Sounds familiar? Sounds like something from today? Yes, it does. And this was felt as early as the ’80s. It seems that people from that time were already groaning from the weight of perfection’s demands.

Mind you, this resonates not just with Koreans but with foreign readers as well. Millenials inheriting the effects of the past generations’ mistakes in the socioeconomic sphere can feel their own version of Hell Joseon, as well. This makes the book all the more poignant.

Park Min-Gyu articulated it best in the passage:

“Why are we forced to compare and ask, what grade did you get, what place did you finish in, whose clothes are you wearing, where did you go to school, where do you work? Why does not being at the top automatically mean you’ve failed? Why do we feel the need to look good on paper, and who decides what’s written on this ‘paper’? Why can’t everyone just be left alone? Why can’t everyone just stop running? Who is making us feel more shame with every ounce of envy? Who is the elusive Pied Piper at the head of the pack, luring everyone with his pipe? And just who and where am I?”

 

P.S. One man’s trash is another man’s treasure, indeed. I got my copy of “Pavane from a Dead Princess” from the second-hand box while living at the Yonsei University dormitory. Usually, students who are about to leave the dormitory (and oftentimes, Korea, huhuhu) put items that can’t fit anymore in their luggage inside designated boxes at the dorm halls. Students still staying at the dorm are free to help themselves with all these second-hand stuff. I was always on the lookout for items like these (you know, student-on-scholarship kind of lifestyle). To that person who left this book, whoever you are, I would like you to know that your book found a good home with me!

Hwayugi and the birthing of new myths about Korea

Korea is known for its thriving Hallyu (Korean Wave) export, comprising music, TV dramas, music, fashion, and food, to name a few. When I think of Korea, I think of a highly urbanized space–Seoul, specifically–that harmoniously co-exists with culture and tradition. I think of kimchi, ramyeon, samgyeopsal, and soju. I also think of nature-inspired skincare and bright cosmetics.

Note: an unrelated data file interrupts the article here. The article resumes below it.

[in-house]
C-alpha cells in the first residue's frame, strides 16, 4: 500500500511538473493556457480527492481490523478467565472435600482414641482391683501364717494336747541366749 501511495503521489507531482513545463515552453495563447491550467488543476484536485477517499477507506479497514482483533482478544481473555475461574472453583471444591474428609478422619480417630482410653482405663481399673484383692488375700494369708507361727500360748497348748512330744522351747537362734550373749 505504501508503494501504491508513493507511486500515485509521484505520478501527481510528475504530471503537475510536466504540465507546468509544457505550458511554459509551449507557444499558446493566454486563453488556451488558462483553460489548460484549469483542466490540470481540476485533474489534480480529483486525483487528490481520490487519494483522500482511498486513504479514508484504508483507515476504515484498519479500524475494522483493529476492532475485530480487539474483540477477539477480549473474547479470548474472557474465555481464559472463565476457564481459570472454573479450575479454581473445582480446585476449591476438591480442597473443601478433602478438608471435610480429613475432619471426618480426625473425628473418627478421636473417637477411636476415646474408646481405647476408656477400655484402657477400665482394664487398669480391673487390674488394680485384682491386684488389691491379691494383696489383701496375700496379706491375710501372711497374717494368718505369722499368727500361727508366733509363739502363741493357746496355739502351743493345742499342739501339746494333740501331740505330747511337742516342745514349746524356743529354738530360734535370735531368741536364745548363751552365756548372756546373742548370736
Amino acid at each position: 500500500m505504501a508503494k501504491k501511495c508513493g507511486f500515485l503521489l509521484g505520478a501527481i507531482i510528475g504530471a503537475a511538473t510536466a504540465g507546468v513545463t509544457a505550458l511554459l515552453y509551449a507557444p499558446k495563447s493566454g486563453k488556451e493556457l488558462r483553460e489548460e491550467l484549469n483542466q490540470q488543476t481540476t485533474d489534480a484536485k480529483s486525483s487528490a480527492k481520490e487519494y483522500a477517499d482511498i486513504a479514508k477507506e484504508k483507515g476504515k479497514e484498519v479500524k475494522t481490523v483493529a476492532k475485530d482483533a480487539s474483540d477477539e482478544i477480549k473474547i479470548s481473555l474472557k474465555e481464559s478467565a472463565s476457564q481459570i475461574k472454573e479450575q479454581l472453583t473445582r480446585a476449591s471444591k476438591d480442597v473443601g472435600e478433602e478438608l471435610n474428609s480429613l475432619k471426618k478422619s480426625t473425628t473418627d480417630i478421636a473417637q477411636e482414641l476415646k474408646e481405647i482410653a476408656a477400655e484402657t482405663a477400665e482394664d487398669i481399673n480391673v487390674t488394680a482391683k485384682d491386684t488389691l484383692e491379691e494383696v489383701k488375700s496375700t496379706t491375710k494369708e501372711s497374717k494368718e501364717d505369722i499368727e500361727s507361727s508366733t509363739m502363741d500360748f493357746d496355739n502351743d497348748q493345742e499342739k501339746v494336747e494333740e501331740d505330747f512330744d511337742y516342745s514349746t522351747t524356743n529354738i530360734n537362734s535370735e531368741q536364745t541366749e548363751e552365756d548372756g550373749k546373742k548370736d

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I have recently finished watching Hwayugi: A Korean Odyssey (화유기) in Netflix and I couldn’t help but notice something oddly pleasing yet partly unsettling. That is, while watching the TV series, not only did I see familiar aspects of Korea, I also saw aspects that I feel the show is trying to build and institutionalize (whether the creators realize it or not!).

But don’t get me wrong. I am not against a Korea with a stronger image. I am not quite sure why I found it oddly pleasing yet partly unsettling. I suppose that is for another time for reflection and eventual blogging.

At any rate, here are the Korean aspects which I feel the show is trying to build and institutionalize during the course of my enjoyment of viewing Hwayugi: A Korean Odyssey (화유기). All of these aspects pertain to Hallyu (Korean Wave).

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  1. Every time you squeal for your favorite K-pop stars (aka, your “bias”), you inadvertently give away your energy, thereby creating energy balls which the Hallyu boss feeds on. In the TV drama, Woo Hwi-chul created Lucifer Entertainment agency so that he can collect these energy balls. But most of the time, P.K., his second-in-command and a top Hallyu star, stole these balls to feed the love of his life, a zombie whom he fondly nicknamed Richie (or “buja” – the Korean word for rich). This drama tries to create the idea that the Hallyu (Korean Wave) industry is built on a supernatural, larger-than-life foundation; that the industry is a mythical movement that they feed. Another way of looking at it is that the energy balls symbolizes the way Hallyu fans feed and revitalize the industry financially and through their various efforts–which isn’t far from the truth in real life. d07957c5be409a17e4049f1839b65b15
  2. Pop stars are monsters that enchant you. Their supernatural powers are what makes them famous worldwide, implies Hwayugi. There is no mention of the famously known long training years K-pop stars undergo. There is no reference to hard work and struggle. There is no mention of talent. They. Just. Are. Magic. hwayugi1-00372.jpg